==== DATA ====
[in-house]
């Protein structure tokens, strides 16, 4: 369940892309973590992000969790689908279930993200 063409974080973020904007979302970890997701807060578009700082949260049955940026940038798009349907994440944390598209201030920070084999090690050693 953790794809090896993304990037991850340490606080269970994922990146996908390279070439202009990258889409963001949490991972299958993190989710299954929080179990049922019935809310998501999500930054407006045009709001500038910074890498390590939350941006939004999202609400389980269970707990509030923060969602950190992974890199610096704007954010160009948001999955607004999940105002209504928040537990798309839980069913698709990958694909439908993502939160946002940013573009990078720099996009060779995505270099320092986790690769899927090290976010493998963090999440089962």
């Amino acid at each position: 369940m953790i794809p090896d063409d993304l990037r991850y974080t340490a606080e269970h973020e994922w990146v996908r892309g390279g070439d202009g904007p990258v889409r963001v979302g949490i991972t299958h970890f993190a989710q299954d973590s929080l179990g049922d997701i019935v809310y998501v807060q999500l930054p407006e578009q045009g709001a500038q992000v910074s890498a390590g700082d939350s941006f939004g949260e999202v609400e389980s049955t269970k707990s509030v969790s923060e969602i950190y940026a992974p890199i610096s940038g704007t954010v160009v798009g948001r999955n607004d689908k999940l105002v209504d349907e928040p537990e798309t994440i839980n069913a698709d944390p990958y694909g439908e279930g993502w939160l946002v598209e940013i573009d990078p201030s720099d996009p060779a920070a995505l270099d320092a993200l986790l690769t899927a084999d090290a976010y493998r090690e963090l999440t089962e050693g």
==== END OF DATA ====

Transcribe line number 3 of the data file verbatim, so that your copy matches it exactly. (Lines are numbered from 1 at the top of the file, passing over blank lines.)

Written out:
């Amino acid at each position: 369940m953790i794809p090896d063409d993304l990037r991850y974080t340490a606080e269970h973020e994922w990146v996908r892309g390279g070439d202009g904007p990258v889409r963001v979302g949490i991972t299958h970890f993190a989710q299954d973590s929080l179990g049922d997701i019935v809310y998501v807060q999500l930054p407006e578009q045009g709001a500038q992000v910074s890498a390590g700082d939350s941006f939004g949260e999202v609400e389980s049955t269970k707990s509030v969790s923060e969602i950190y940026a992974p890199i610096s940038g704007t954010v160009v798009g948001r999955n607004d689908k999940l105002v209504d349907e928040p537990e798309t994440i839980n069913a698709d944390p990958y694909g439908e279930g993502w939160l946002v598209e940013i573009d990078p201030s720099d996009p060779a920070a995505l270099d320092a993200l986790l690769t899927a084999d090290a976010y493998r090690e963090l999440t089962e050693g």